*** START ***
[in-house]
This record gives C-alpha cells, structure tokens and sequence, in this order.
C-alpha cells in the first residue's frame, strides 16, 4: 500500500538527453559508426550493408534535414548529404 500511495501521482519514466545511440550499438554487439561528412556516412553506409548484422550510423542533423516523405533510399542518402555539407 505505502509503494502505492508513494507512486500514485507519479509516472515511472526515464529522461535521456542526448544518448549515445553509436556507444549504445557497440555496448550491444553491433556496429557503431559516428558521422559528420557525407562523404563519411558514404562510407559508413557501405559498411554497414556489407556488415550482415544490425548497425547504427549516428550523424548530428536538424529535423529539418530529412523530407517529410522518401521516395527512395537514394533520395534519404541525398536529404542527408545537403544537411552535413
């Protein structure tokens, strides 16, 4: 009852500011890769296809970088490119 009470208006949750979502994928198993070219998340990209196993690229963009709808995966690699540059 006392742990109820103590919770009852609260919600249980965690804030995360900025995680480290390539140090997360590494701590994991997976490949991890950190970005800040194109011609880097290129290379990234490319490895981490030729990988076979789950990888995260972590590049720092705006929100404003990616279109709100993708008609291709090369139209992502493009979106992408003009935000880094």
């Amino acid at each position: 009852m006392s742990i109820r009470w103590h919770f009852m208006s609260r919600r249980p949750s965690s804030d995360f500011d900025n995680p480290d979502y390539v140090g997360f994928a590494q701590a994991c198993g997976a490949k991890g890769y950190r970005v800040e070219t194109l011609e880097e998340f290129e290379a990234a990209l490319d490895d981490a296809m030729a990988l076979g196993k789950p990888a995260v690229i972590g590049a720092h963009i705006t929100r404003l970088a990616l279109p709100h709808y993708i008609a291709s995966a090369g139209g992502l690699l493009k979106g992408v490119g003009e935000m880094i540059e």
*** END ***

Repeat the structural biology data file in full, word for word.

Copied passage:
[in-house]
This record gives C-alpha cells, structure tokens and sequence, in this order.
C-alpha cells in the first residue's frame, strides 16, 4: 500500500538527453559508426550493408534535414548529404 500511495501521482519514466545511440550499438554487439561528412556516412553506409548484422550510423542533423516523405533510399542518402555539407 505505502509503494502505492508513494507512486500514485507519479509516472515511472526515464529522461535521456542526448544518448549515445553509436556507444549504445557497440555496448550491444553491433556496429557503431559516428558521422559528420557525407562523404563519411558514404562510407559508413557501405559498411554497414556489407556488415550482415544490425548497425547504427549516428550523424548530428536538424529535423529539418530529412523530407517529410522518401521516395527512395537514394533520395534519404541525398536529404542527408545537403544537411552535413
């Protein structure tokens, strides 16, 4: 009852500011890769296809970088490119 009470208006949750979502994928198993070219998340990209196993690229963009709808995966690699540059 006392742990109820103590919770009852609260919600249980965690804030995360900025995680480290390539140090997360590494701590994991997976490949991890950190970005800040194109011609880097290129290379990234490319490895981490030729990988076979789950990888995260972590590049720092705006929100404003990616279109709100993708008609291709090369139209992502493009979106992408003009935000880094």
């Amino acid at each position: 009852m006392s742990i109820r009470w103590h919770f009852m208006s609260r919600r249980p949750s965690s804030d995360f500011d900025n995680p480290d979502y390539v140090g997360f994928a590494q701590a994991c198993g997976a490949k991890g890769y950190r970005v800040e070219t194109l011609e880097e998340f290129e290379a990234a990209l490319d490895d981490a296809m030729a990988l076979g196993k789950p990888a995260v690229i972590g590049a720092h963009i705006t929100r404003l970088a990616l279109p709100h709808y993708i008609a291709s995966a090369g139209g992502l690699l493009k979106g992408v490119g003009e935000m880094i540059e």